i made these plant-powered pancakes a few times, and (not surprisingly) they're aces.  i'm not going to lie, i'm always on the lookout for an easy, lady-with-a-baby-recipe (i.e. anything involving little cleanup and a short cook time).  and these pancakes are a one-bowl (blender container) situation, and are quick to make, which checks all the boxes.  plus, the recipe calls to make 2 huge pancakes, instead of a few little ones, and i'm not sure why i never thought to do that! the pancakes are squidgy and earthy, and hearty, but light.  i topped them with almond milk yogurt, some tart passion fruit, and drizzled it all with coconut nectar.  you can really do no wrong with one of laura's recipes, so i would nudge you to go out and buy this book!

congrats, laura.  this book is a gem. 

here's to longer days, and the eventual pops of spring! xo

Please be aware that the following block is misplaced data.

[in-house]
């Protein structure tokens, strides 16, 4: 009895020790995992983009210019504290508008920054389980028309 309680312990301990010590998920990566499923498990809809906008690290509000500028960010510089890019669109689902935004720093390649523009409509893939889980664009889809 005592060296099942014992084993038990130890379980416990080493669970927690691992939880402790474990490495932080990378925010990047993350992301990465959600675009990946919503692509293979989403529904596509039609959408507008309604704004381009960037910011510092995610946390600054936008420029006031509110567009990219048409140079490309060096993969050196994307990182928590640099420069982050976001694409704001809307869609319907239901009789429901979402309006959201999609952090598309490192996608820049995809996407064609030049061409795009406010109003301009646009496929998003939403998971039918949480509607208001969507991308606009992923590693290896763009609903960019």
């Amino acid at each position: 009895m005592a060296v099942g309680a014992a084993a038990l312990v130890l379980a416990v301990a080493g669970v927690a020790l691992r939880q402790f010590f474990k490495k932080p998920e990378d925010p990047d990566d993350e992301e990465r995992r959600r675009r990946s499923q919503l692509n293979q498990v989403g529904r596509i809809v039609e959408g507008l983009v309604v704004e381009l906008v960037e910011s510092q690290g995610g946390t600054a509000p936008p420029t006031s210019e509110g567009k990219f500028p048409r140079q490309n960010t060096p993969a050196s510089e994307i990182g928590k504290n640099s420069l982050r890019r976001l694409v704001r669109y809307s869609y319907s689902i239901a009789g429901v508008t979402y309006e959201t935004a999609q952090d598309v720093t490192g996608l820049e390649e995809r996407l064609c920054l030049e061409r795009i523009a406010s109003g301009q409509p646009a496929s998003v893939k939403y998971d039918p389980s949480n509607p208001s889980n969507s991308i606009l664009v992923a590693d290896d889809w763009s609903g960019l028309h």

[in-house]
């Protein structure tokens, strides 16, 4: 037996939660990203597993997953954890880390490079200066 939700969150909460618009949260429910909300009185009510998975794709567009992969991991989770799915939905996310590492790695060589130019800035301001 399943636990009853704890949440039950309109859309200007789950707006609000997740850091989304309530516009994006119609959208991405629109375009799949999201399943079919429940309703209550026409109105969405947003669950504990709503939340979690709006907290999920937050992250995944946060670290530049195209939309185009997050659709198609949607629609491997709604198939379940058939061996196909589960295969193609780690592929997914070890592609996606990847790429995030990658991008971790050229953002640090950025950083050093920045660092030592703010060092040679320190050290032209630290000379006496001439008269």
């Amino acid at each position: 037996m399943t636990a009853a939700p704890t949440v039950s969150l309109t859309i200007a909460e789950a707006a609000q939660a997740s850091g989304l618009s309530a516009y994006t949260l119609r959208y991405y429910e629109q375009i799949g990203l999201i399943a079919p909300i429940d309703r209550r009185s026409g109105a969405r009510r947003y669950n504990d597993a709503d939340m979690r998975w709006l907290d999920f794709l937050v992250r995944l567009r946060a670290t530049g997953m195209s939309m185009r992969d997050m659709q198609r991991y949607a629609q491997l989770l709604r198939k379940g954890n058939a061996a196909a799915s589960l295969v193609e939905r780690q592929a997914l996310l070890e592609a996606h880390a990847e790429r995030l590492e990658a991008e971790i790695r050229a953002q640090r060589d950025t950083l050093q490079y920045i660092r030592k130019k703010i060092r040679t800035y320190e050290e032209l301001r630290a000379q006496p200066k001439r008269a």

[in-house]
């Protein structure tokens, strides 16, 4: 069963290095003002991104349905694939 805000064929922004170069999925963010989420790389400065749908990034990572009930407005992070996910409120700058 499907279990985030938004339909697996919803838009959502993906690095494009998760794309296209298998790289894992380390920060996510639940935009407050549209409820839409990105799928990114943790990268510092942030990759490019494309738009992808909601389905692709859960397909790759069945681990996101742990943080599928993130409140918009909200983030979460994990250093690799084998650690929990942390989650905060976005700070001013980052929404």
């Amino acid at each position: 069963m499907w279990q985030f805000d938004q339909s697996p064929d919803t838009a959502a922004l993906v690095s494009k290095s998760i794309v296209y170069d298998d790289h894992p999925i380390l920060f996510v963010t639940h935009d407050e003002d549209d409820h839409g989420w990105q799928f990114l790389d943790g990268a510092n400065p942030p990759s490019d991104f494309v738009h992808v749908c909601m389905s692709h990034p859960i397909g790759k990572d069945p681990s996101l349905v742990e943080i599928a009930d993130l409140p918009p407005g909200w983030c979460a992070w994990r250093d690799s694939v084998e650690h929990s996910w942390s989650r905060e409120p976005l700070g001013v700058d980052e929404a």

plant-powered protein pancakes | v & gf

Reprinted from The First Mess Cookbook by arrangement with Avery Books, a member of Penguin Group (USA) LLC, A Penguin Random House Company. Copyright 2017, Laura Wright

| serves 2 |

  • 1/4 cup certified gluten-free rolled oats (not quick-cooking oats)
  • 1/4 cup raw buckwheat groats
  • 2 tablespoons chia seeds
  • 2 tablespoons hulled hemp seeds
  • 1 cup boiling water
  • 1/4 cup unsweetened apple sauce
  • 1/2 teaspoon aluminum-free baking powder
  • 1/4 teaspoon pure vanilla extract
  • 1/4 teaspoon sea salt
  • 2 teaspoons pure maple syrup, or to taste
  • virgin coconut oil, for cooking

for serving

  • chopped fresh fruit
  • nut or seed butter
  • pure maple syrup


method

  1. place the rolled oats, buckwheat groats, chia seeds, and hemp seeds in a high-speed blender.  cover with the boiling water.  place the lid on the blender and let the mixture sit for 5 minutes.
  2. set a medium pan over medium-low heat.